On holiday it doesn’t make such a big difference but, If you travel frequently, it is still worthwhile opening a UK account with minimal charges. Metro Bank is currently best (if you can get to London to open an account) but Norwich and Peterborough is also a new, no charge option but you need to keep a minimum balance.

For further discussion see :

moneysavingexpert.com/travel/…halifax

Edited: 28 February 2011, 06:31
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discojam
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7. Re: Best way to change currency

Thank you for your replies!

Graham5000 that does sound like a good rate, unfortunately I'm limited to the places I can get to due to work did you pre order to get that rate?

Van_de_Caab

I had been doing some googling after posting here and read the MSE info about cards but wont have time to get one before I go, I also came across your post when searching for info about interbank rates :) I have checked what my bank charges for foreign transactions and it says this:

Foreign transaction fee (applied to any card

transaction in a currency other than sterling)

2.75% of value of transaction

Which seems to be quite high!?

Is the interbank rate the same between all banks or does it differ?

Thank you!

Cape Town, South...
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8. Re: Best way to change currency

My place I use in Hammersmith that offered me 11.3 the other day does not charge commission - I calculated in advance what I thought I would get as I know many of these places are subtle with their charges. The one in Notting Hill I cannot remember the name of but it is on the corner of Portobello road and the main road and is not a well known name

Cape Town
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9. Re: Best way to change currency

Hi Graham

When you calculate it the Hammersmith office is charging the difference between 11.7 and 11.3 (approx rates) which is 3.5%. I agree that this is very low for an Exchange Bureau, who normally charge around 5%, but higher than most bank ATM total charges - 2.75% is the norm as discojam mentions. Not as high as NatWest though!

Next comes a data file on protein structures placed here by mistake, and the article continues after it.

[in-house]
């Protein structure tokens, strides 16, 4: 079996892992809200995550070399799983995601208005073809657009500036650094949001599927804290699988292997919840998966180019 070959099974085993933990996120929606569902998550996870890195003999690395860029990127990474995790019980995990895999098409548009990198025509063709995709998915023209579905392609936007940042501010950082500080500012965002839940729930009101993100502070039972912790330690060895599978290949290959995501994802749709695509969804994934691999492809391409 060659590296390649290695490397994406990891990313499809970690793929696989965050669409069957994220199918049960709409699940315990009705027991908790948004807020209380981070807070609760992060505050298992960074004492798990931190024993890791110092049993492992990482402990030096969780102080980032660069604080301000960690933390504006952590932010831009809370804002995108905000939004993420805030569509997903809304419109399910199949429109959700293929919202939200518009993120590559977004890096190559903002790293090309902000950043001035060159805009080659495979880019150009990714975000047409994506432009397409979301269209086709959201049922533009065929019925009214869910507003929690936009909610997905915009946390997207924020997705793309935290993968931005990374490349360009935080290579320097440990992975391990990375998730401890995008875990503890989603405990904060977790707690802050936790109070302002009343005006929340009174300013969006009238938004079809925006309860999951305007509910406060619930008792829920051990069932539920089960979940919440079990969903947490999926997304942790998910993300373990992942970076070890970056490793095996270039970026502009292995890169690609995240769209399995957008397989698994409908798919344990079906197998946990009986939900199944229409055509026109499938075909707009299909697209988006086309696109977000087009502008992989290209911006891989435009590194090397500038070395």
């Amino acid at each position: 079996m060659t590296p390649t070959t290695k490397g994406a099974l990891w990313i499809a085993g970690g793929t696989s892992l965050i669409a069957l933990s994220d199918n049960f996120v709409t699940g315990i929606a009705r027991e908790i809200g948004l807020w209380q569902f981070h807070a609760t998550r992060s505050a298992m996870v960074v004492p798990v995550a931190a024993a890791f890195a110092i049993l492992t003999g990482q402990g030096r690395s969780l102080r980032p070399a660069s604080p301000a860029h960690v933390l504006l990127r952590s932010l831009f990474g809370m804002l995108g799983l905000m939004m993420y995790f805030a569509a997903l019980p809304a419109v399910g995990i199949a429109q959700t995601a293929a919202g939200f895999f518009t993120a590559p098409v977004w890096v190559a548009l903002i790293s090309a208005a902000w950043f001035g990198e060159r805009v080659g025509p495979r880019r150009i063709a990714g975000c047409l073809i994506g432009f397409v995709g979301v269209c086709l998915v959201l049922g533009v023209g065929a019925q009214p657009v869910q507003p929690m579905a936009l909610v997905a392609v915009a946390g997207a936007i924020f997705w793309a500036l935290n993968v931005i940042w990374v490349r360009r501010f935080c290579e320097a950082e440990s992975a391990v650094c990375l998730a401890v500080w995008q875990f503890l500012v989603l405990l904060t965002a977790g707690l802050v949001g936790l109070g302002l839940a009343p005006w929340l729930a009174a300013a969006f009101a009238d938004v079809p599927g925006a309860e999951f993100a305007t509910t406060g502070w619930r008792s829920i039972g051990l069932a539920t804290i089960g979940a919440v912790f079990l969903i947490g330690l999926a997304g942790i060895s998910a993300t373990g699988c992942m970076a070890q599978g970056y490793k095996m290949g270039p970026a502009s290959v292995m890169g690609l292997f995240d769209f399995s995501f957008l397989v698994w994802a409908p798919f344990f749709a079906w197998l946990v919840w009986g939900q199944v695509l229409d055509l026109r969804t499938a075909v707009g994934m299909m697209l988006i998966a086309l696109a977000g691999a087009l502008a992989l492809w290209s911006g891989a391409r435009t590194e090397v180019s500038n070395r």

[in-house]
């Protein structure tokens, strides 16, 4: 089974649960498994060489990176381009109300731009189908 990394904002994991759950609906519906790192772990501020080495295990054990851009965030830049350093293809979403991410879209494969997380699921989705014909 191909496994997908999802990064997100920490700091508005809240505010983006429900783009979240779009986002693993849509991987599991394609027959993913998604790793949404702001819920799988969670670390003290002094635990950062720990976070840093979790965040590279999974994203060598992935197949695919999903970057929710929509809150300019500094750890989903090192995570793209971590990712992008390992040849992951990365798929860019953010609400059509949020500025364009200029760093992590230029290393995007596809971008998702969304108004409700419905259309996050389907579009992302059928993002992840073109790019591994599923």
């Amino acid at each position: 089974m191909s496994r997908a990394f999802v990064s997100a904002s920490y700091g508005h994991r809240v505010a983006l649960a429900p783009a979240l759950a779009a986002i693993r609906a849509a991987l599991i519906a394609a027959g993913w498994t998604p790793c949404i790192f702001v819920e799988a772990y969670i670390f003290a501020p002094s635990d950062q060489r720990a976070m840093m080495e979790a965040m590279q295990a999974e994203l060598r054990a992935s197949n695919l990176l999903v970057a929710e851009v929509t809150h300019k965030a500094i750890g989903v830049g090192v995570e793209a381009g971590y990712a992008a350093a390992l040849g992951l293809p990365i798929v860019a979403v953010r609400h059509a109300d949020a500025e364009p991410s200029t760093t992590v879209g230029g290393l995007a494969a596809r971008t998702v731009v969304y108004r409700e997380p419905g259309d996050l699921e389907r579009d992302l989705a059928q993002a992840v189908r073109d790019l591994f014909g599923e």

The "Notting Hill" office rates and charges were not verified but maybe you could check? I would be very surprised if total charges were less than 3.5%.

But then, if you are in Hammersmith you are in the heart of Metro Bank country! Offices in Cromwell Road and Fulham Broadway. Just call in and open an account. Takes less than 45 mins total - including getting all you cards printed ready to go. And you get a cup of coffee! Then you are only charged MasterCard's 0.6% against the Spot Rate from an ATM anywhere in the world. In South Africa, if the Spot Rate is 11.7, at that minute you get 11.63. You can use your account just for forex if you want - or for anything else. It's a full current account. Unlike some other accounts, you have no minimum deposit or monthly spend requirement and no charges.

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Pickering, United...
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10. Re: Best way to change currency

Graham, you lucky man! I live in the wilds of North Yorkshire so don't have the option to visit places like you have mentioned (shame, eh). So it's back to researching the best card for this year's travels . . .